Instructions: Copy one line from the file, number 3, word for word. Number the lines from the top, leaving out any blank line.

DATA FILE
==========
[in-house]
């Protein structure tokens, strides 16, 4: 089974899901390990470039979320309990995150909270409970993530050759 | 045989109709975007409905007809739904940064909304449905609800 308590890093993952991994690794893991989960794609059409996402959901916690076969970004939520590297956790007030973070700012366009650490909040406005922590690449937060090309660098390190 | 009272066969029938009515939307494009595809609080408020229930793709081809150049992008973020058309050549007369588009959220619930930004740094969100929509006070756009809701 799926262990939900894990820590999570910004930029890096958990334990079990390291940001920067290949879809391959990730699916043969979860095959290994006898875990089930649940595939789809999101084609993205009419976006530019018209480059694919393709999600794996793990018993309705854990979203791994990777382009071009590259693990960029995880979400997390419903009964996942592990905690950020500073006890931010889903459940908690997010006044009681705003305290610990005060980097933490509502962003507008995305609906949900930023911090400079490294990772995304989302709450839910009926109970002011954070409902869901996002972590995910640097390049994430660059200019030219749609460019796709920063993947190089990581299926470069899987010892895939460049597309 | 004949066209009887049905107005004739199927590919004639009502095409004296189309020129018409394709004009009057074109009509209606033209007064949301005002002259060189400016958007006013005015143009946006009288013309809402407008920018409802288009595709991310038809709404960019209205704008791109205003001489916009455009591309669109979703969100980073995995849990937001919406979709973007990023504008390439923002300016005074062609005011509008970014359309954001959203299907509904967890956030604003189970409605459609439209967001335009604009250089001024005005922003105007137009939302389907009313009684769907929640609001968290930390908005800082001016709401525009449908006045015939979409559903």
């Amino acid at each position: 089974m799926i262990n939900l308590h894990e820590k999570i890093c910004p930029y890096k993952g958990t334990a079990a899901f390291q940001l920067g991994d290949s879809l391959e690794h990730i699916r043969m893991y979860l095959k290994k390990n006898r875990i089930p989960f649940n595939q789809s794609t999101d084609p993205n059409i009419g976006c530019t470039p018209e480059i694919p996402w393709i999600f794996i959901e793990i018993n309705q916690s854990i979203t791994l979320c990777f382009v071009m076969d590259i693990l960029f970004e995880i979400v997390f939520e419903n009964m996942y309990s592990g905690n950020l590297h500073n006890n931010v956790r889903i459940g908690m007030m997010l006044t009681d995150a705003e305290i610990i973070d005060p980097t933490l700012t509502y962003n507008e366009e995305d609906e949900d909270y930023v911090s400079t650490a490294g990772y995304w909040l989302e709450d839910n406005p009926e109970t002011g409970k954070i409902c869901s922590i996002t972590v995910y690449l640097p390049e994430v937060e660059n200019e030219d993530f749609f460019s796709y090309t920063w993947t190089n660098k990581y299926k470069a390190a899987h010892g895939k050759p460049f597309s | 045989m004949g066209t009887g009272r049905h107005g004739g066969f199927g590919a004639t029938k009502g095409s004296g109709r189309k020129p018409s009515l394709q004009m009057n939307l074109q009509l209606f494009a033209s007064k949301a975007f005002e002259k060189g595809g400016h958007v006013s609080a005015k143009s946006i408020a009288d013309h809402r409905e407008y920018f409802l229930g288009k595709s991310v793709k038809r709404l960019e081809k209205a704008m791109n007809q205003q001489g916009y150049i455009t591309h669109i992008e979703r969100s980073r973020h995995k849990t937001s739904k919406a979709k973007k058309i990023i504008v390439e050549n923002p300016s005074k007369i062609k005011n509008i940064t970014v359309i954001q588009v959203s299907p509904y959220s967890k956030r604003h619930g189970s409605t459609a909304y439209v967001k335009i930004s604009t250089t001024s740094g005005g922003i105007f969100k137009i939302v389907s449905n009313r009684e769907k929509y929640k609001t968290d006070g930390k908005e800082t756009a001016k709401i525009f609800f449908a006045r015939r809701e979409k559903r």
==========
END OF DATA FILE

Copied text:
């Amino acid at each position: 089974m799926i262990n939900l308590h894990e820590k999570i890093c910004p930029y890096k993952g958990t334990a079990a899901f390291q940001l920067g991994d290949s879809l391959e690794h990730i699916r043969m893991y979860l095959k290994k390990n006898r875990i089930p989960f649940n595939q789809s794609t999101d084609p993205n059409i009419g976006c530019t470039p018209e480059i694919p996402w393709i999600f794996i959901e793990i018993n309705q916690s854990i979203t791994l979320c990777f382009v071009m076969d590259i693990l960029f970004e995880i979400v997390f939520e419903n009964m996942y309990s592990g905690n950020l590297h500073n006890n931010v956790r889903i459940g908690m007030m997010l006044t009681d995150a705003e305290i610990i973070d005060p980097t933490l700012t509502y962003n507008e366009e995305d609906e949900d909270y930023v911090s400079t650490a490294g990772y995304w909040l989302e709450d839910n406005p009926e109970t002011g409970k954070i409902c869901s922590i996002t972590v995910y690449l640097p390049e994430v937060e660059n200019e030219d993530f749609f460019s796709y090309t920063w993947t190089n660098k990581y299926k470069a390190a899987h010892g895939k050759p460049f597309s | 045989m004949g066209t009887g009272r049905h107005g004739g066969f199927g590919a004639t029938k009502g095409s004296g109709r189309k020129p018409s009515l394709q004009m009057n939307l074109q009509l209606f494009a033209s007064k949301a975007f005002e002259k060189g595809g400016h958007v006013s609080a005015k143009s946006i408020a009288d013309h809402r409905e407008y920018f409802l229930g288009k595709s991310v793709k038809r709404l960019e081809k209205a704008m791109n007809q205003q001489g916009y150049i455009t591309h669109i992008e979703r969100s980073r973020h995995k849990t937001s739904k919406a979709k973007k058309i990023i504008v390439e050549n923002p300016s005074k007369i062609k005011n509008i940064t970014v359309i954001q588009v959203s299907p509904y959220s967890k956030r604003h619930g189970s409605t459609a909304y439209v967001k335009i930004s604009t250089t001024s740094g005005g922003i105007f969100k137009i939302v389907s449905n009313r009684e769907k929509y929640k609001t968290d006070g930390k908005e800082t756009a001016k709401i525009f609800f449908a006045r015939r809701e979409k559903r």